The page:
How Excessive Drinking Affects the Pancreas

The pancreas is part of the digestive system and helps regulate the body’s blood sugar levels. Alcohol causes the pancreas to produce toxic substances that can eventually lead to pancreatitis, inflammation, and swelling of the blood vessels in the pancreas which prevents proper digestion. This increases the risk of developing pancreatic cancer.

Unfortunately, many pancreatic conditions go undetected in the early stages and are therefore left untreated. Symptoms of an acute pancreatic attack may include abdominal pain, diarrhoea, nausea, fast heart rate and fever.

Alcohol and the Immune System

Alcohol has adverse effects throughout the body, including on all cells of the immune system, impairing the body’s ability to defend and heal itself. This can lead to an increased risk of serious infections such as acute respiratory stress syndromes (ARDS), sepsis, alcoholic liver disease (ALD), and certain cancers.9 Alcohol consumption is also associated with slower and less complete recovery from infections and physical traumas, including poor wound healing.

Signs & Symptoms of Alcohol Addiction

The symptoms of an alcohol addiction vary from person to person. Symptoms that you display will depend on several factors including how long you have been drinking, if you have a co-occurring disorder, your personality traits, age, personal circumstances, and external stressors.

The current version of the Diagnostic and Statistical Manual of Mental Disorders (DSM) lists 11 symptoms of an alcohol use disorder:

  1. Frequently drinking a larger amount of alcohol or for longer than intended
  2. Wanting to cut down or control drinking but not being able to stop
  3. Spending a lot of time drinking and feeling sick from alcohol’s aftereffects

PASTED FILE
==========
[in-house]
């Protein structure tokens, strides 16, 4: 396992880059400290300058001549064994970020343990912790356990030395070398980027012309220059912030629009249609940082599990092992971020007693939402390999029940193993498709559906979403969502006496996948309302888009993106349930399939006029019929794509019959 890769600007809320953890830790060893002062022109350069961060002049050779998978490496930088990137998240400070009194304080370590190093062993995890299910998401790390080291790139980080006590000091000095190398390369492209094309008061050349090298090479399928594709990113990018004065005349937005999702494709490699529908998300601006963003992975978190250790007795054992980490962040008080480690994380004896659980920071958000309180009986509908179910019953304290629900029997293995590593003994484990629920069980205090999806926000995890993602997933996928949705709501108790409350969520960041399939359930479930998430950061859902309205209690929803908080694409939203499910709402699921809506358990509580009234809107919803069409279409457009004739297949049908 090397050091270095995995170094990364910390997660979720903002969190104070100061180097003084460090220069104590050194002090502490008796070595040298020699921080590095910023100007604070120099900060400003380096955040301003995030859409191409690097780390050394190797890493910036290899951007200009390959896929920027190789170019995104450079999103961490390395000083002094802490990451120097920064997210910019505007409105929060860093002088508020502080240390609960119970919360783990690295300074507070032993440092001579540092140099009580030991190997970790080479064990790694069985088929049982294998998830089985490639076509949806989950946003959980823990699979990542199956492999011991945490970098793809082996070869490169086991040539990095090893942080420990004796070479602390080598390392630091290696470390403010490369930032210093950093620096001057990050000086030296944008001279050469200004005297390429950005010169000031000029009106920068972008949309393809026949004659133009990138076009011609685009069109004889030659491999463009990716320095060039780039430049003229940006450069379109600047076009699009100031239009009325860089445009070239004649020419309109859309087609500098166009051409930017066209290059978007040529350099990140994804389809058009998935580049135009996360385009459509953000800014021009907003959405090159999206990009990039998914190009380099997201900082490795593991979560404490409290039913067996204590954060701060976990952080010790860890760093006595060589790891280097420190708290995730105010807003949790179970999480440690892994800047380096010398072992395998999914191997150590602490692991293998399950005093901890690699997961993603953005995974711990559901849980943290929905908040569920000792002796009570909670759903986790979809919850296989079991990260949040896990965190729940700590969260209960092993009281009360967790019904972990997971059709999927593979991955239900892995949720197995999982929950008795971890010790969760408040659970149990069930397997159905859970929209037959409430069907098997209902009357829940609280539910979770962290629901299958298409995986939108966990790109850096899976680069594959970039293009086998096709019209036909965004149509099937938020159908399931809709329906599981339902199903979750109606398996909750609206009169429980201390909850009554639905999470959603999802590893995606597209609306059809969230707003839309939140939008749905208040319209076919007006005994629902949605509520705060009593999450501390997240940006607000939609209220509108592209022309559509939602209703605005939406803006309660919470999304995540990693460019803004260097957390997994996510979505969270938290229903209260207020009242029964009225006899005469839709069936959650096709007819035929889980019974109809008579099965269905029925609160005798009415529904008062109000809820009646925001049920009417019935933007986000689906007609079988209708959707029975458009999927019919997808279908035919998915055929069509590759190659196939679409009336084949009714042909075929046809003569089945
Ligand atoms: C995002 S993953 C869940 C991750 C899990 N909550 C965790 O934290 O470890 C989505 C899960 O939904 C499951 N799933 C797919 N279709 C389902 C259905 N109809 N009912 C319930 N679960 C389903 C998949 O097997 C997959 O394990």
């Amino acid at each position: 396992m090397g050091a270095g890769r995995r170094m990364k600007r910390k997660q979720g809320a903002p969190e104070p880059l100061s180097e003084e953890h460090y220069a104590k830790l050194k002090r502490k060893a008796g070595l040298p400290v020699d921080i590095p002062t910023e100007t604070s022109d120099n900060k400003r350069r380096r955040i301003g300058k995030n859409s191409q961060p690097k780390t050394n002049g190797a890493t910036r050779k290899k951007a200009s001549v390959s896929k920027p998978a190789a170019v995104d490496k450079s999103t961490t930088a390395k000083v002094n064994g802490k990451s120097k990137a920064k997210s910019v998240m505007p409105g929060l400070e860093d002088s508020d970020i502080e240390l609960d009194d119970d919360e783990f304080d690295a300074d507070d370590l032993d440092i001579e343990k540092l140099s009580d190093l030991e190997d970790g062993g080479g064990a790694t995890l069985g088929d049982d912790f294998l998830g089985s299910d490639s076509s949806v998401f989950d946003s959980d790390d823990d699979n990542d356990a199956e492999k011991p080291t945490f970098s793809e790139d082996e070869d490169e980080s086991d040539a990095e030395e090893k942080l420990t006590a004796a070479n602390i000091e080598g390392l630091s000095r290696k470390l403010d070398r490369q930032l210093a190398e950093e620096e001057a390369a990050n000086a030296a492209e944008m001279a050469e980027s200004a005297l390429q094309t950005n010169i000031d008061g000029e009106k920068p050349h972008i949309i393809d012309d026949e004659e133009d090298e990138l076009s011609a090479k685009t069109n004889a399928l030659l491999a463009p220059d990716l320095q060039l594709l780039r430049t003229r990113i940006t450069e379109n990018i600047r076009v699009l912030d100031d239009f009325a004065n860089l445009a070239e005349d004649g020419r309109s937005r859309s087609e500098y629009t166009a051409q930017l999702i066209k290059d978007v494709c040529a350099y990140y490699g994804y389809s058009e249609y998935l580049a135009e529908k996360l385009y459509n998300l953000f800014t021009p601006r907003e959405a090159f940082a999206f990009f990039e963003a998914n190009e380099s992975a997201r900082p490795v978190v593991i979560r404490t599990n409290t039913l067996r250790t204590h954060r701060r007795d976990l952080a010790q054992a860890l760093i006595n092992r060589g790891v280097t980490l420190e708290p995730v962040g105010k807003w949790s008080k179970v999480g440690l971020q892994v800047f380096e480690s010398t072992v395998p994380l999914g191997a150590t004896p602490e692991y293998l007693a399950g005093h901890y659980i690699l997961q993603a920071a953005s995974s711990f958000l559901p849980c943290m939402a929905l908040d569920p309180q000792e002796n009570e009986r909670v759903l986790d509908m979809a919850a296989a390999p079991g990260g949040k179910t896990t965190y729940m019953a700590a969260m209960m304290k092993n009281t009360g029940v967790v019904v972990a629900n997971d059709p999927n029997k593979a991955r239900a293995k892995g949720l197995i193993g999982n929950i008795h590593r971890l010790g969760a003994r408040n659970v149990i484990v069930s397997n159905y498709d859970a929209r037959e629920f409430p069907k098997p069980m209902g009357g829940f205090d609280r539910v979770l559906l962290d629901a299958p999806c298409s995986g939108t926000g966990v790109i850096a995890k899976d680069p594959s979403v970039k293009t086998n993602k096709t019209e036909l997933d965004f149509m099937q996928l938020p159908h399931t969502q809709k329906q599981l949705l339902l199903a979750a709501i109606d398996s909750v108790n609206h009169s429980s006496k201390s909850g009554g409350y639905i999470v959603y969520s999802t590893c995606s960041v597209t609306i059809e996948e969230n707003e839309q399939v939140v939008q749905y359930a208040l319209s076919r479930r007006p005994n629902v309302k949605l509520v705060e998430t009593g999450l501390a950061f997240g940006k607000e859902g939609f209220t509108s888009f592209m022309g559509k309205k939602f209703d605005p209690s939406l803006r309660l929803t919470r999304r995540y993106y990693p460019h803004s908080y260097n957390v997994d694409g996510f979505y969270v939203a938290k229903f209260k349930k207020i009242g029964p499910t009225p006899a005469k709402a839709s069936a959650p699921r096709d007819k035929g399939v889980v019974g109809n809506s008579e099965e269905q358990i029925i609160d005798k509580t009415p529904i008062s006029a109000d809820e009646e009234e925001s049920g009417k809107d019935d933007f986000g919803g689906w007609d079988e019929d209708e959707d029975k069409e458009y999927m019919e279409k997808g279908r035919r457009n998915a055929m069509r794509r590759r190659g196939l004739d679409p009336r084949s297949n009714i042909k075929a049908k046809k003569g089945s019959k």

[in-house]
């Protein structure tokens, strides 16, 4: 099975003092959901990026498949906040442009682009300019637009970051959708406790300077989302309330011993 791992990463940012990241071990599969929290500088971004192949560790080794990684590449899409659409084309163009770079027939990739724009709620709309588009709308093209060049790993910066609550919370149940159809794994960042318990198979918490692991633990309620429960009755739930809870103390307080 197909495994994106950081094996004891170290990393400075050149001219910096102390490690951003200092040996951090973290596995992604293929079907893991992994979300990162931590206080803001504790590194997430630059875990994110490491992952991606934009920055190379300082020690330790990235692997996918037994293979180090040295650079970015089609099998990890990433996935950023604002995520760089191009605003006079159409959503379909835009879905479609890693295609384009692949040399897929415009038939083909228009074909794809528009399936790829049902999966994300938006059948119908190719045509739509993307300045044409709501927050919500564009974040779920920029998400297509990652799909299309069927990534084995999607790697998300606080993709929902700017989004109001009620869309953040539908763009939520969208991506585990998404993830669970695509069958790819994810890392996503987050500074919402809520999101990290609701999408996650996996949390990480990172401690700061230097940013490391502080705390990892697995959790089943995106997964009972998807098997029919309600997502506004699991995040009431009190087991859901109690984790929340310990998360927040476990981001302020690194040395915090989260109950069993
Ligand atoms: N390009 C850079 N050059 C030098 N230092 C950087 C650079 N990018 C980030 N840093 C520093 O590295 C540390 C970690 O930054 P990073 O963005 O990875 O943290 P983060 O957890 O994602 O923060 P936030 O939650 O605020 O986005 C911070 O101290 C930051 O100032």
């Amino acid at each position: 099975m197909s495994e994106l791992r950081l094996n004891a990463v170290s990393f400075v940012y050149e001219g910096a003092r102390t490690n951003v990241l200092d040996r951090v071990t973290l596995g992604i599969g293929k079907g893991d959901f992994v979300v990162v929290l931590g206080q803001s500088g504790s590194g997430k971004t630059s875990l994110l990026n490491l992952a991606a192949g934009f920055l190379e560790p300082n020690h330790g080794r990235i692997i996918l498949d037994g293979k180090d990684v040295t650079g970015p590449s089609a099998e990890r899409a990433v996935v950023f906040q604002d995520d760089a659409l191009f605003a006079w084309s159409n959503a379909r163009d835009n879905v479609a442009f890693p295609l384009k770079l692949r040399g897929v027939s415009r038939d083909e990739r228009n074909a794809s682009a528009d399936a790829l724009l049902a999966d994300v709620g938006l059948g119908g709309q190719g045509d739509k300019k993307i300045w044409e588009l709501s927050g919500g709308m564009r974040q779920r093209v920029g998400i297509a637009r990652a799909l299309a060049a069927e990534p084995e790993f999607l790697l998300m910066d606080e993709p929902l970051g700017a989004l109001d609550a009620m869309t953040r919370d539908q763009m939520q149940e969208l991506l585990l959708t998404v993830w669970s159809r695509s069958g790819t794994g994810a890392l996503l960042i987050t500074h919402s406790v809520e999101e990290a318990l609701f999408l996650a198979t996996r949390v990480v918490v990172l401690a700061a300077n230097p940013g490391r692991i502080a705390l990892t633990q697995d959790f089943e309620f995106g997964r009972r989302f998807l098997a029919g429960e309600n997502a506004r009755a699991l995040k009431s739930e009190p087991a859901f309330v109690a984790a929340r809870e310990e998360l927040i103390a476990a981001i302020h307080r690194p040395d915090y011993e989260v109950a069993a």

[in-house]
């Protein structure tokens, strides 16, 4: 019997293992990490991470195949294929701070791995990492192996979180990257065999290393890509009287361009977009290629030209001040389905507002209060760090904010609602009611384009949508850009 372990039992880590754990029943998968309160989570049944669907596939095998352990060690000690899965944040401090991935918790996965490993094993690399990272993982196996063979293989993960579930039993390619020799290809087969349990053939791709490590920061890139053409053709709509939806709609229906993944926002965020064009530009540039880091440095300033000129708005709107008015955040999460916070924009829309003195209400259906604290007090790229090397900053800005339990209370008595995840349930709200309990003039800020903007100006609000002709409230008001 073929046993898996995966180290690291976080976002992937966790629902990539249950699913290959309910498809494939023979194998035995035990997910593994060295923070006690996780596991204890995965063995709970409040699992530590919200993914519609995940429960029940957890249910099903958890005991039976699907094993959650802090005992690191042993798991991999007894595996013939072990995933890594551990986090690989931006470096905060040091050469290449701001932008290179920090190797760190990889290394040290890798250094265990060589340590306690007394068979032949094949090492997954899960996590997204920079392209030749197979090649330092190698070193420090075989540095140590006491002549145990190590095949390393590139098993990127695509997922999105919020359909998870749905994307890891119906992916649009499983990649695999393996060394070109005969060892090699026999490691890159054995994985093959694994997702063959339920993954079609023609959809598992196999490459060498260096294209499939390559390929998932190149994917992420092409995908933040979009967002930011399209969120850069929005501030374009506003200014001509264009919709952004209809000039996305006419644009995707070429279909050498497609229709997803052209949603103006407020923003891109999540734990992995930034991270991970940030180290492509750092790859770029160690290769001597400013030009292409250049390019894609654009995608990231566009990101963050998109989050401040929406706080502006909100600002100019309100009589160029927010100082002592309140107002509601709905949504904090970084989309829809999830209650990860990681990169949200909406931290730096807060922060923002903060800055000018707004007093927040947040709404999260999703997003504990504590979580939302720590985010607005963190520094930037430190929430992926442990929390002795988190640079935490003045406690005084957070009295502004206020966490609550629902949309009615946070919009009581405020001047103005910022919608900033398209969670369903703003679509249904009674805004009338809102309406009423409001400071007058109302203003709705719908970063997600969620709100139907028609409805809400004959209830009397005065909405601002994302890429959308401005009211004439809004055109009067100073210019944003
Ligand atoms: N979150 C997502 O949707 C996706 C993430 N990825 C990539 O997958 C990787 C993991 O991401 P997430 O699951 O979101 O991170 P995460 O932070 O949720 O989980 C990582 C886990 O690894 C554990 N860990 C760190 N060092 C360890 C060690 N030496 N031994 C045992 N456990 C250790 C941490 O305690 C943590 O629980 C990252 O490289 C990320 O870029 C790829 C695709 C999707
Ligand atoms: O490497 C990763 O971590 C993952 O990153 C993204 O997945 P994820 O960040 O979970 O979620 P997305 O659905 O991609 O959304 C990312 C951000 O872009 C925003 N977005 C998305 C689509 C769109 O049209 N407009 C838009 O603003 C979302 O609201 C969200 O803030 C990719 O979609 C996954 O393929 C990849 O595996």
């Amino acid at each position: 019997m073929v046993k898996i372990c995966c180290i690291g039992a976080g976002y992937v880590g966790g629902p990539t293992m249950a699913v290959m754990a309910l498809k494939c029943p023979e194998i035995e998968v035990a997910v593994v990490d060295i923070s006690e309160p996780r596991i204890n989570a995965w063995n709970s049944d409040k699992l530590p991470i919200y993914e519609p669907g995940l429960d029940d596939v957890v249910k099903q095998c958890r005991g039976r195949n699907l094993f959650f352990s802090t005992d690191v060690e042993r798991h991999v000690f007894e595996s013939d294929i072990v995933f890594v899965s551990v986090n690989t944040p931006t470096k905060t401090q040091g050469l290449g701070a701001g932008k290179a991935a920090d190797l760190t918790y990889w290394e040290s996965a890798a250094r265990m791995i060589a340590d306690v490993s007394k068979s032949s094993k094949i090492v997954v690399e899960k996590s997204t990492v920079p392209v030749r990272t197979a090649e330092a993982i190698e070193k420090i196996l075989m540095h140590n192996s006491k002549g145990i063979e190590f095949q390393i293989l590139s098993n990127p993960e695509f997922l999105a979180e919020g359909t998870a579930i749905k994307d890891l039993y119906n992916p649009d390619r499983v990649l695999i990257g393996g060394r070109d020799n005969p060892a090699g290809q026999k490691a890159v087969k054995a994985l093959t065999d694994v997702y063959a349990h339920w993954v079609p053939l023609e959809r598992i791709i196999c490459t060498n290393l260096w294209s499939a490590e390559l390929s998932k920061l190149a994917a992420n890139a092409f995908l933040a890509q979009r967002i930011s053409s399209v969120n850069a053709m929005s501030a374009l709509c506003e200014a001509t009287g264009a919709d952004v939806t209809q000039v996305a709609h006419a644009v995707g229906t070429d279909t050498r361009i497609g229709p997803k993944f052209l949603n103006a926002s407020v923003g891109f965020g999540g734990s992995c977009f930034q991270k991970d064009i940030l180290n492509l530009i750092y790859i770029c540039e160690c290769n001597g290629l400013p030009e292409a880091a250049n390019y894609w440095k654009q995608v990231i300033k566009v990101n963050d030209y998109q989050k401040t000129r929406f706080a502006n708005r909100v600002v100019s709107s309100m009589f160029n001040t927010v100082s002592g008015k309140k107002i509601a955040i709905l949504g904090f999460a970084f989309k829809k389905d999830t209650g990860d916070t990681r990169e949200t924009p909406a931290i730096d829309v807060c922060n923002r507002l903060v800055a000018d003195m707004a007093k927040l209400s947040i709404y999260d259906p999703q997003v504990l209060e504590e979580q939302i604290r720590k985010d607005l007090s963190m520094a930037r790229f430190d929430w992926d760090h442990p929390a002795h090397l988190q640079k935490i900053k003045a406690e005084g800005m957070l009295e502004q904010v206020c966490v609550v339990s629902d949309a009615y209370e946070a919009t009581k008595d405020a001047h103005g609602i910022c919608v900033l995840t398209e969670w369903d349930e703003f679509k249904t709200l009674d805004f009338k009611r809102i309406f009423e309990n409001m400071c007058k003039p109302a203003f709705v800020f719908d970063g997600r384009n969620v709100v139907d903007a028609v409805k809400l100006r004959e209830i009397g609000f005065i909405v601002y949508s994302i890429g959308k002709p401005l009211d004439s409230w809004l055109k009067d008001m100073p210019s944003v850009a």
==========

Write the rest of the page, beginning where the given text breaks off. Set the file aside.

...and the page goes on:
4. Experiencing strong cravings or urges to drink
  5. Facing problems at home with family, work, or other commitments as a result of drinking or being sick from drinking
  6. Continuing to drink even though it causes issues with loved ones
  7. Giving up on interesting, important, or pleasurable activities to drink instead
  8. Getting into repeated situations while or after drinking that increase the risk of getting injured or hurt (such as driving, swimming, using machinery, walking in a dangerous area, or having unsafe sex)
  9. Continuing to drink despite feeling depressed or anxious, adding to another health problem, or after having had a memory blackout
  10. Drinking much more to get the same effect or finding the usual number of drinks has become less effective than before
  11. Experiencing withdrawal symptoms, such as trouble sleeping, shakiness, irritable moods, anxiety, depression, restlessness, nausea, or sweating after the alcohol wears off

Having at least two of the symptoms indicates that you might have alcohol use disorder. Depending on how many symptoms you have, alcohol use disorder can range in severity.

  • Mild alcohol use disorder: two to three symptoms
  • Moderate alcohol use disorder: four to five symptoms
  • Severe alcohol use disorder: six or more symptoms

If you are concerned about your drinking, arrange a free confidential assessment with our team today.